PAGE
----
Another example reveals the limitations of pitch perception. A familiar tune (Yankee Doodle) is played with each note assigned a random octave. It sounds incomprehensible. The test shows that, in deciphering melody, we attend not so much to absolute pitch class (a C or D, say) as to relative pitch: how big pitch jumps are between successive notes. Arnold Schoenberg’s twelve-tone serialism ignored this, which is why the persistence of his “tone rows” is often inaudible.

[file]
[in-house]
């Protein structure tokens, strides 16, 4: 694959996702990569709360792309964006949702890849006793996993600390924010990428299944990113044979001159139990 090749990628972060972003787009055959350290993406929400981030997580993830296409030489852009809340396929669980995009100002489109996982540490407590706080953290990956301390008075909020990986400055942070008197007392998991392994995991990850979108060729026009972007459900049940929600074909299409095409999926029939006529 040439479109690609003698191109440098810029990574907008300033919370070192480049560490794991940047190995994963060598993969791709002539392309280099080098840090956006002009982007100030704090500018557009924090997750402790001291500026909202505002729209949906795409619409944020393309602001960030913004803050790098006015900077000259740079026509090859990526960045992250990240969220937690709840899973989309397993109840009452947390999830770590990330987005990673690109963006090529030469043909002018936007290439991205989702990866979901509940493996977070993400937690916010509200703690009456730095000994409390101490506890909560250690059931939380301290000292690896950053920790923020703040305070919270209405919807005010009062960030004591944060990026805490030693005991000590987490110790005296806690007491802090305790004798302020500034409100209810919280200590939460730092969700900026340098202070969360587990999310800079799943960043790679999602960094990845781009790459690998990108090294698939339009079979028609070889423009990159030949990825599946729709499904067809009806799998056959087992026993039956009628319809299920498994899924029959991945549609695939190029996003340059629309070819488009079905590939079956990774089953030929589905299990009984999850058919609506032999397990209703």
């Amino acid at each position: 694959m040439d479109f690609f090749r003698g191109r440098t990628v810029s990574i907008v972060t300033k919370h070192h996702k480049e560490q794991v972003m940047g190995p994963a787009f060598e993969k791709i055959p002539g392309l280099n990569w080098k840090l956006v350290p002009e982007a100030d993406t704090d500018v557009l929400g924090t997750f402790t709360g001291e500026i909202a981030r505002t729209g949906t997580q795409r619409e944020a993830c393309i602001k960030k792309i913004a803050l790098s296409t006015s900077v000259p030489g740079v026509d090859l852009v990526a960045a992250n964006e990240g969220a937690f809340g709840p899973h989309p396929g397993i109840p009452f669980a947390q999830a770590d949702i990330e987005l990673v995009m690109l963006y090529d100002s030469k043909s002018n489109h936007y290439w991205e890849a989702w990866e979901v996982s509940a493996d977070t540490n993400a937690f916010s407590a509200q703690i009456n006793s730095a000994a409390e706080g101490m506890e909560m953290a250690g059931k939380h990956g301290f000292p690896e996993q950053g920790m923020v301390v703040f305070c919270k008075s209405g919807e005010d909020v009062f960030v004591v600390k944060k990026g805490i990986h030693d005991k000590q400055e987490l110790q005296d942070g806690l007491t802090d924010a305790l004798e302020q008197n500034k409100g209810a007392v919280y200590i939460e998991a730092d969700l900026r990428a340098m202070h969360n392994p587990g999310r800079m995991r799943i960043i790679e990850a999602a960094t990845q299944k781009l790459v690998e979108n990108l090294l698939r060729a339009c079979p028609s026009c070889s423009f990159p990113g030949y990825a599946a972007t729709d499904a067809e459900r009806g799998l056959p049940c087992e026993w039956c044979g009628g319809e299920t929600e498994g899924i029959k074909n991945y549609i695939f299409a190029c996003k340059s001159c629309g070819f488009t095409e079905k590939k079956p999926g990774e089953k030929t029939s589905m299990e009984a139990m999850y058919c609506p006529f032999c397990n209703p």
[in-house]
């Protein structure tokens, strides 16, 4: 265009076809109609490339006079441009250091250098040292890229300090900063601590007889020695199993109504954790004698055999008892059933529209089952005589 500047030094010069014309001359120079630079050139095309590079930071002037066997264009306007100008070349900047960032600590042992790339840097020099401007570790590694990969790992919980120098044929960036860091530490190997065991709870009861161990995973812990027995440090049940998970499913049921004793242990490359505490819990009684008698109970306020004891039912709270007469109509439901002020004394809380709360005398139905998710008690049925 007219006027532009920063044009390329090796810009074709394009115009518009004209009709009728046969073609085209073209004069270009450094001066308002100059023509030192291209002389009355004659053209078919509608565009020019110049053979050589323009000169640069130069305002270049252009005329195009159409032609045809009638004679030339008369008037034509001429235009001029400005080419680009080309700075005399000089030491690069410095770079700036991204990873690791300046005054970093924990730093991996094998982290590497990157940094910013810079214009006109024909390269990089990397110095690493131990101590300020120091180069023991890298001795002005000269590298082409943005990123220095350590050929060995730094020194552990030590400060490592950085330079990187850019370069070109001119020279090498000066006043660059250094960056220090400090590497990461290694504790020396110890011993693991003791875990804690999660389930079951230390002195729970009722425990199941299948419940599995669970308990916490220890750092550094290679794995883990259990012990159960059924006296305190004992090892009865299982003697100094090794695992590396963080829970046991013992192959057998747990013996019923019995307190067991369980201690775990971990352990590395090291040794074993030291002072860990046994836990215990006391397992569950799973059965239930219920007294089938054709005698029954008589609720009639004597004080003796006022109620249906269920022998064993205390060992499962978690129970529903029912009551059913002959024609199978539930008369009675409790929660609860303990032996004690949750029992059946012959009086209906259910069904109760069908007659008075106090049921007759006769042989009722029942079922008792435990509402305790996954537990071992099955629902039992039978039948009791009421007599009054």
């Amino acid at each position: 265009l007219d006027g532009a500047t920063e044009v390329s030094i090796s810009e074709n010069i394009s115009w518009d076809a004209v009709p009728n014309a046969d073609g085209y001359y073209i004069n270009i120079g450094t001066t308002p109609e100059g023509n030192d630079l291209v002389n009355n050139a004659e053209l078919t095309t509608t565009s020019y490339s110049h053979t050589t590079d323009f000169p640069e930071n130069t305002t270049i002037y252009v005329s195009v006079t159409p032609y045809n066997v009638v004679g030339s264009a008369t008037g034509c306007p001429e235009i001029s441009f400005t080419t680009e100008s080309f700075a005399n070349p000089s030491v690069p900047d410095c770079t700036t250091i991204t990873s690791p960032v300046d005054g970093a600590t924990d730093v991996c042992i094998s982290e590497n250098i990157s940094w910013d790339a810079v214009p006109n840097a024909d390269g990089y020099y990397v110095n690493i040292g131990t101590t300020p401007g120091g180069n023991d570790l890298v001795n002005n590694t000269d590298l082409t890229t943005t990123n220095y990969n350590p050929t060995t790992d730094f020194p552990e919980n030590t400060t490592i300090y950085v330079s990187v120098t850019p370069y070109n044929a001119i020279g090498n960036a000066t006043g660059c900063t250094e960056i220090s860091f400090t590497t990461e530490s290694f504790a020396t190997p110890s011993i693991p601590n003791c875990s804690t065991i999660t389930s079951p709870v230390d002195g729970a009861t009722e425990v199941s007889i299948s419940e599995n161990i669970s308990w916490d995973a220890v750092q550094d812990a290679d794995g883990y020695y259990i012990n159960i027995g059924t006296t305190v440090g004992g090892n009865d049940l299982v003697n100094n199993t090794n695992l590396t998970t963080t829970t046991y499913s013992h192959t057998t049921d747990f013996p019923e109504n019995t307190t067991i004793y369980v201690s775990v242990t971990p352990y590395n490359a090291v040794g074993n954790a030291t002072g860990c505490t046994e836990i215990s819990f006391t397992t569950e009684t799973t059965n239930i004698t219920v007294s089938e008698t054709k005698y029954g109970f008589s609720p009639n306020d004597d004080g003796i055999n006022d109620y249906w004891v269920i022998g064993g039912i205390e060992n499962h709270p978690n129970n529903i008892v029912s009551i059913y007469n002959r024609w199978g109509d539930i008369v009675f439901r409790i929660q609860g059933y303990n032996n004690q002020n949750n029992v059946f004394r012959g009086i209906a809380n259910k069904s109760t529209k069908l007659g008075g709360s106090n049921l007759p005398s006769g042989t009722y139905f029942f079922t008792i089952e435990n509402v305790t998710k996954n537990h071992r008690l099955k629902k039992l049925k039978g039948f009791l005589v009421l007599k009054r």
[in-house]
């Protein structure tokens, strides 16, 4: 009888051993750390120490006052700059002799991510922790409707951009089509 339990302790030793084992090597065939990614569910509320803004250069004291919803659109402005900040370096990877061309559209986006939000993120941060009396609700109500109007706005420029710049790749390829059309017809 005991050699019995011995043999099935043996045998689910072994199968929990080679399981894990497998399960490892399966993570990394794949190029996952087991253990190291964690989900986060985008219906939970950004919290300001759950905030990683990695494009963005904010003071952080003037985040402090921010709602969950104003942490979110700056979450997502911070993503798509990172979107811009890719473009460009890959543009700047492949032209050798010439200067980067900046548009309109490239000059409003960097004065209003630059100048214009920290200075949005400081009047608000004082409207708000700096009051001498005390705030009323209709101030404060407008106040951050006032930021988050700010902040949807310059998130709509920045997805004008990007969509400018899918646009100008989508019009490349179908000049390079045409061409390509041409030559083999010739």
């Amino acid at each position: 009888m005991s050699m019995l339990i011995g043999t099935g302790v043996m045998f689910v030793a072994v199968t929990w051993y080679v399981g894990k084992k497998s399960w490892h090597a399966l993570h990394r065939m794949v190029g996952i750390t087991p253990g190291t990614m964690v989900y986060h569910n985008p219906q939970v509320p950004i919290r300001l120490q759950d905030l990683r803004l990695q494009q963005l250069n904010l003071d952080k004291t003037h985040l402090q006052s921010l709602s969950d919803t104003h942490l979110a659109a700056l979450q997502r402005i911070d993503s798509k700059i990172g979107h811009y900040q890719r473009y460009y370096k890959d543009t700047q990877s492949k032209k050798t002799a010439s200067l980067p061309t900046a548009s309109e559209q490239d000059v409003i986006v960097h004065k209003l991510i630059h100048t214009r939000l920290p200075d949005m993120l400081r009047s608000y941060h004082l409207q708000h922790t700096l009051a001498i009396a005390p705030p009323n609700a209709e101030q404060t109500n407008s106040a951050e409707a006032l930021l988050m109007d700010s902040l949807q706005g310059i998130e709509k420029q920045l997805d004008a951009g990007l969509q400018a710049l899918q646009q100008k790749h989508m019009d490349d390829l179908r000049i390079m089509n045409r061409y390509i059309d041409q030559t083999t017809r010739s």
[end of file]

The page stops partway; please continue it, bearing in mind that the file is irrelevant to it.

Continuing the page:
Perhaps the strangest thing about optical illusions is that we enjoy them, even if – indeed, because – we find them perplexing. Instead of being upset by the brain’s inability to “get it right”, we are apt to laugh – not a common response to wrongness, although it’s actually how a lot of comedy works. You might, then, expect to find musical illusions put to pleasurable use in music, especially by jokers like Mozart. But they are rather rare, maybe because we simply won’t notice them unless we see the score. Something like the scale illusion is used, however, in the second movement of Rachmaninov’s Second Suite for Two Pianos, where two sets of seesawing notes on each piano are heard as two sets of single repeated notes. It seems likely that Rachmaninov (not noted for jocularity) wasn’t just having fun – it’s merely easier to play these rapid quavers using pitch jumps rather than on the same note.